'Reproducible builds' ensure that a published app matches the published open source code. This answer gives some great information on it.

But numerous sources1,2 indicate reproducible builds are very difficult (or even impossible) to implement in practice on major app stores.

Some reasons listed include:

  • app store processes and idiosyncrasies that alter source code
  • complexities in software versions and compilers
  • app thinning
  • any random generators in the build process


Usually, different compilations of the same code will not result in the same binary, even when using the same version of libraries, compiler, target, etc.

Given the concept of a 'reproducible build' is quite new, (its wiki page is less than 5 years old), and that methods may improve in coming years, is it reasonable to expect reproducible builds for entire apps in practice (i.e. on major app stores), or do insurmountable factors limit reproducible builds to being theoretically possible (and possible for a small subset of apps), but practically difficult if not impossible for most apps?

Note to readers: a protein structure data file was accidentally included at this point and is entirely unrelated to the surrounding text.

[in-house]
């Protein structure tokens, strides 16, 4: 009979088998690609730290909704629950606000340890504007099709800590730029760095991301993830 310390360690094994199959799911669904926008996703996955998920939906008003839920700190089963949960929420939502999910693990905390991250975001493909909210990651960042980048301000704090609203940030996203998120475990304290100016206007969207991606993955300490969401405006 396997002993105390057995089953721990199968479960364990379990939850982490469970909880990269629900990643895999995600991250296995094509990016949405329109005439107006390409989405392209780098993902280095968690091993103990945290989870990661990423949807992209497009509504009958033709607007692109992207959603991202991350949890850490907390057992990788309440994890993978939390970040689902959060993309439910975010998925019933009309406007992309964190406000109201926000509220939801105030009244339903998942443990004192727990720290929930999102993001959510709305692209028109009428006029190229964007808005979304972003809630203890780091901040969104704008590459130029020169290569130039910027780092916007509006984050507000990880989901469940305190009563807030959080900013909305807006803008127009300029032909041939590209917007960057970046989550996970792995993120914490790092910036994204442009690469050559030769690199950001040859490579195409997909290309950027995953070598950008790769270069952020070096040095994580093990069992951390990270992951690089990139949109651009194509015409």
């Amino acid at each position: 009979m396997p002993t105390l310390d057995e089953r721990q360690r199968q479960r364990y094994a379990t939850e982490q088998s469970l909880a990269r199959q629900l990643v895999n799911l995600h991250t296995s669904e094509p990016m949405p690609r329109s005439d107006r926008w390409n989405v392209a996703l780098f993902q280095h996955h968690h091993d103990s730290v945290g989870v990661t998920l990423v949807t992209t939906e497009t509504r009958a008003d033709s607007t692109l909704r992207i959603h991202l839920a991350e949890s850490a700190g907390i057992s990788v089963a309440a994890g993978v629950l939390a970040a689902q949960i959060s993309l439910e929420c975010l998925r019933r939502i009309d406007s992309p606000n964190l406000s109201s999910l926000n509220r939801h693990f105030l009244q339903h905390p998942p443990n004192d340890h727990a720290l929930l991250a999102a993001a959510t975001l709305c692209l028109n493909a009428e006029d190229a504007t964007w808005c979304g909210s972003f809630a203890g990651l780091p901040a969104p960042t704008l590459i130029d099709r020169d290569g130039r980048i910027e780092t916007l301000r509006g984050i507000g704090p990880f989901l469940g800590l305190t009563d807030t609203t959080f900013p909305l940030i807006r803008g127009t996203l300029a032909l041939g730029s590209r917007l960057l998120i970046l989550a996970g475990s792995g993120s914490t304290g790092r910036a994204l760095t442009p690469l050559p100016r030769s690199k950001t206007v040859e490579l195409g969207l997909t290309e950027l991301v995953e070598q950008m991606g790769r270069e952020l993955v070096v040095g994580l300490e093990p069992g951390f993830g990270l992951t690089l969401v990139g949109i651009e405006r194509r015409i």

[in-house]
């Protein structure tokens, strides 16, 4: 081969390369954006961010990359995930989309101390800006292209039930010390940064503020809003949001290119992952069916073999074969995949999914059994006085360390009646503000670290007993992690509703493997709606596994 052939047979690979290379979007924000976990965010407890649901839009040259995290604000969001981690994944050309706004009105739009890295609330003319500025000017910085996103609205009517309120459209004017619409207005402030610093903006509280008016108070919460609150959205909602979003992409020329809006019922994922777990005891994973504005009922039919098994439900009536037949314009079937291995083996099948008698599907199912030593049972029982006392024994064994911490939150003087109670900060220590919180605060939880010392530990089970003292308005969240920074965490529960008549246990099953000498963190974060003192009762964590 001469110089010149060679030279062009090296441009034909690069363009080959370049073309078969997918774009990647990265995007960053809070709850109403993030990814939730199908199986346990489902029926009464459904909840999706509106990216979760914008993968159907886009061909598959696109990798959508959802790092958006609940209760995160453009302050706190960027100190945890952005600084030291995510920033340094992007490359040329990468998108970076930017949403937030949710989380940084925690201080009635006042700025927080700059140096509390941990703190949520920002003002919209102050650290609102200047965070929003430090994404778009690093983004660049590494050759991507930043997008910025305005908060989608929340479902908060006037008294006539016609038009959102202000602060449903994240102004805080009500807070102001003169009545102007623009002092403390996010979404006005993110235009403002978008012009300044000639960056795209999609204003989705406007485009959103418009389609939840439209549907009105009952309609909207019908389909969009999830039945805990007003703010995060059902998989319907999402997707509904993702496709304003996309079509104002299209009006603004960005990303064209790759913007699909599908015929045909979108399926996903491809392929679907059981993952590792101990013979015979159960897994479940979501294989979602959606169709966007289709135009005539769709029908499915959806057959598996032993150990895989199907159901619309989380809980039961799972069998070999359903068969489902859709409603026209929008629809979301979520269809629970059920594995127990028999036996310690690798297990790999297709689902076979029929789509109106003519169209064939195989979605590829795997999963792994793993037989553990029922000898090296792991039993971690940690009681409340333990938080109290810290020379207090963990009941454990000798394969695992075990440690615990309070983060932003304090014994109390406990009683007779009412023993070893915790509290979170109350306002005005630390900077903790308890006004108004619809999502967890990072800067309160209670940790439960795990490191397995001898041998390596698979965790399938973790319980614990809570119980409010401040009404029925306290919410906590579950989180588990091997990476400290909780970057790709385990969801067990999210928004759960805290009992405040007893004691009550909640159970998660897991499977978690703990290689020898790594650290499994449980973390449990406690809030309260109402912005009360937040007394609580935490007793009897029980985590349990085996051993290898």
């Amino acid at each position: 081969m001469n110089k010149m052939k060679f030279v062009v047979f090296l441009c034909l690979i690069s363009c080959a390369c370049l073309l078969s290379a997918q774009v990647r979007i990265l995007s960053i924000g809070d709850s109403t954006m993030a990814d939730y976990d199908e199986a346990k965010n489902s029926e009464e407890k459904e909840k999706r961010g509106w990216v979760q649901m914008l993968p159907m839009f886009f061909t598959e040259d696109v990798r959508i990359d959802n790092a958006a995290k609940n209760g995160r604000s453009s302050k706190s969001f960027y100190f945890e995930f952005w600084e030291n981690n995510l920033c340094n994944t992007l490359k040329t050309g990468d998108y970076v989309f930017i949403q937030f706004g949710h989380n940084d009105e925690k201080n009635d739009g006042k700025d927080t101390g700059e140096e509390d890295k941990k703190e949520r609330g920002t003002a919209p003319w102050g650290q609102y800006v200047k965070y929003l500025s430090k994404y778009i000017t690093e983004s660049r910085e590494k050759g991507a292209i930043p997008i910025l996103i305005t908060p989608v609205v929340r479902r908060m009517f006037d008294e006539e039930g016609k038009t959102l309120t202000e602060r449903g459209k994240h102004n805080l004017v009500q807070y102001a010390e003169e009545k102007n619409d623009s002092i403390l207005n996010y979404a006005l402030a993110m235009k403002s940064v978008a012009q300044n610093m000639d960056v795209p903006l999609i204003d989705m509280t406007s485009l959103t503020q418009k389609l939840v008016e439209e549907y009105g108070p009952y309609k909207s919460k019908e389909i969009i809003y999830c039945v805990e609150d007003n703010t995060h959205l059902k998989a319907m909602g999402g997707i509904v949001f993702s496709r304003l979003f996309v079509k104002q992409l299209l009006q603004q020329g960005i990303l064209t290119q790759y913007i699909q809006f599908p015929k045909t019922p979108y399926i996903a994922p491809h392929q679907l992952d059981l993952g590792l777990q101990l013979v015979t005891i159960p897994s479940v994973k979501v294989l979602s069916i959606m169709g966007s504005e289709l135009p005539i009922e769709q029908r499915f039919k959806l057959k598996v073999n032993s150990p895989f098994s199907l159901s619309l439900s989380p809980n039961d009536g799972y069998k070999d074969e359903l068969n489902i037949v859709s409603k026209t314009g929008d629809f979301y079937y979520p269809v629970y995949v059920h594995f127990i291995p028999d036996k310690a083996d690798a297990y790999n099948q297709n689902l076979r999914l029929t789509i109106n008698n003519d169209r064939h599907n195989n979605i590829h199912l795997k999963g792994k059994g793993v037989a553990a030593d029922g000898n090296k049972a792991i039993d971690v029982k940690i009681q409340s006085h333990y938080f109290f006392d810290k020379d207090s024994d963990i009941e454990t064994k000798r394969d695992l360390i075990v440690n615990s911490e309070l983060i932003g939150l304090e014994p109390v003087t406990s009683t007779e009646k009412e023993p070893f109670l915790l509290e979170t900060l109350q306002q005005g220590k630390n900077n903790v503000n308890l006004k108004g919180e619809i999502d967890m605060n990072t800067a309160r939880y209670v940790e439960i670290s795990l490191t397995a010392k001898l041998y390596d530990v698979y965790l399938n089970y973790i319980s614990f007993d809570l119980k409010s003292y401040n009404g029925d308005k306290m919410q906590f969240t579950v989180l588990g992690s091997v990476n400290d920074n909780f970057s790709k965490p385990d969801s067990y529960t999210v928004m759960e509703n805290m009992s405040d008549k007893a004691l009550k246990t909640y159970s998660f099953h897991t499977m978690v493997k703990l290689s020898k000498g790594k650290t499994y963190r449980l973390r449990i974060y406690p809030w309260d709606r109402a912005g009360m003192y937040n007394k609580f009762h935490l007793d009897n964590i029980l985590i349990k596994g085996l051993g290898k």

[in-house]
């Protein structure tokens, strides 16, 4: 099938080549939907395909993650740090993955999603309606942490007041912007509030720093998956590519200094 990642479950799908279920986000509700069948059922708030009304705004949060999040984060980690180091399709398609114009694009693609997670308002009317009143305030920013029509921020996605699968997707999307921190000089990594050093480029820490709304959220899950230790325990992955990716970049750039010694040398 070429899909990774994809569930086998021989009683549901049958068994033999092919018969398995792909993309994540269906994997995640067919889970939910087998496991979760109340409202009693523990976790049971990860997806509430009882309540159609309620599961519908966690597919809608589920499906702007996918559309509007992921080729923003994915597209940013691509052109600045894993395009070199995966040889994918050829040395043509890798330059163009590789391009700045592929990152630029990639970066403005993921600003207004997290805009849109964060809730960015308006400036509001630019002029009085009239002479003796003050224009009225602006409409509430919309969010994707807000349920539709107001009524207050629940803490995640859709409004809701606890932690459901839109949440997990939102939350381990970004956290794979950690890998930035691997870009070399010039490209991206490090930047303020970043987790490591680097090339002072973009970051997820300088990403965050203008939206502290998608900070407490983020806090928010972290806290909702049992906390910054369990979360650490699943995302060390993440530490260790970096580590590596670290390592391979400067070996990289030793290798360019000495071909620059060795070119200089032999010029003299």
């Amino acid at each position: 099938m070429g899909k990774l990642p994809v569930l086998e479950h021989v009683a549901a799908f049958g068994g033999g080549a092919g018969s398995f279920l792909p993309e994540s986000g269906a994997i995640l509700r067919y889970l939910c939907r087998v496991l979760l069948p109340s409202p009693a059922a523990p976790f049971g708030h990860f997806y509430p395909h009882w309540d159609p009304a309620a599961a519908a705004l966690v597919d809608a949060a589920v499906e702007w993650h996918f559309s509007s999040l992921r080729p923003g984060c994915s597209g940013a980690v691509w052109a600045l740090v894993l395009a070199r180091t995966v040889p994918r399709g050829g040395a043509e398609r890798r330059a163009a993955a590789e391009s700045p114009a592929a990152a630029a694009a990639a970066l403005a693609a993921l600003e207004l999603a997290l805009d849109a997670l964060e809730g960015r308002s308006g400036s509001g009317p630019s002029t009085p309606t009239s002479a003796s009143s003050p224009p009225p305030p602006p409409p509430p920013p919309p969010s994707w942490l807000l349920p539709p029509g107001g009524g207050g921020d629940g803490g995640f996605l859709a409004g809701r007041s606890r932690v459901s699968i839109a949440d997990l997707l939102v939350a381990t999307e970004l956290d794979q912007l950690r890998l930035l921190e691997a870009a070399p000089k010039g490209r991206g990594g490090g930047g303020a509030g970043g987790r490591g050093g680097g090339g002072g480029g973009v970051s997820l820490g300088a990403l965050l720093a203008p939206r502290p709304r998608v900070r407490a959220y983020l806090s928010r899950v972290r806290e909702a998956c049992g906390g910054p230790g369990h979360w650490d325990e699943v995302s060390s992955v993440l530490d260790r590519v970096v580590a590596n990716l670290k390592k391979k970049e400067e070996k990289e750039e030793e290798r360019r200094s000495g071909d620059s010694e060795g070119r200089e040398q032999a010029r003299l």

1 https://news.ycombinator.com/item?id=23396499

2 https://web.archive.org/web/20200527063225if_/https://github.com/immuni-app/immuni-documentation/blob/master/Technology%20Description.md#reproducible-builds


The answer is no, and that's because most major app stores require signing and generally the signature process used includes a timestamp. Timestamps are inherently non-reproducible. This is the case for both phone app stores and computer app stores.

If you wanted to ignore signatures, it probably is possible. Debian does it, and many pieces of software used during builds are probably already patched upstream by now. It may require a post-processing step for certain files, though, which most developers will not implement. So it is not reasonable to expect that anyone but the most security-conscious developers will implement it. For example, Signal does it for Android, but most developers do not.

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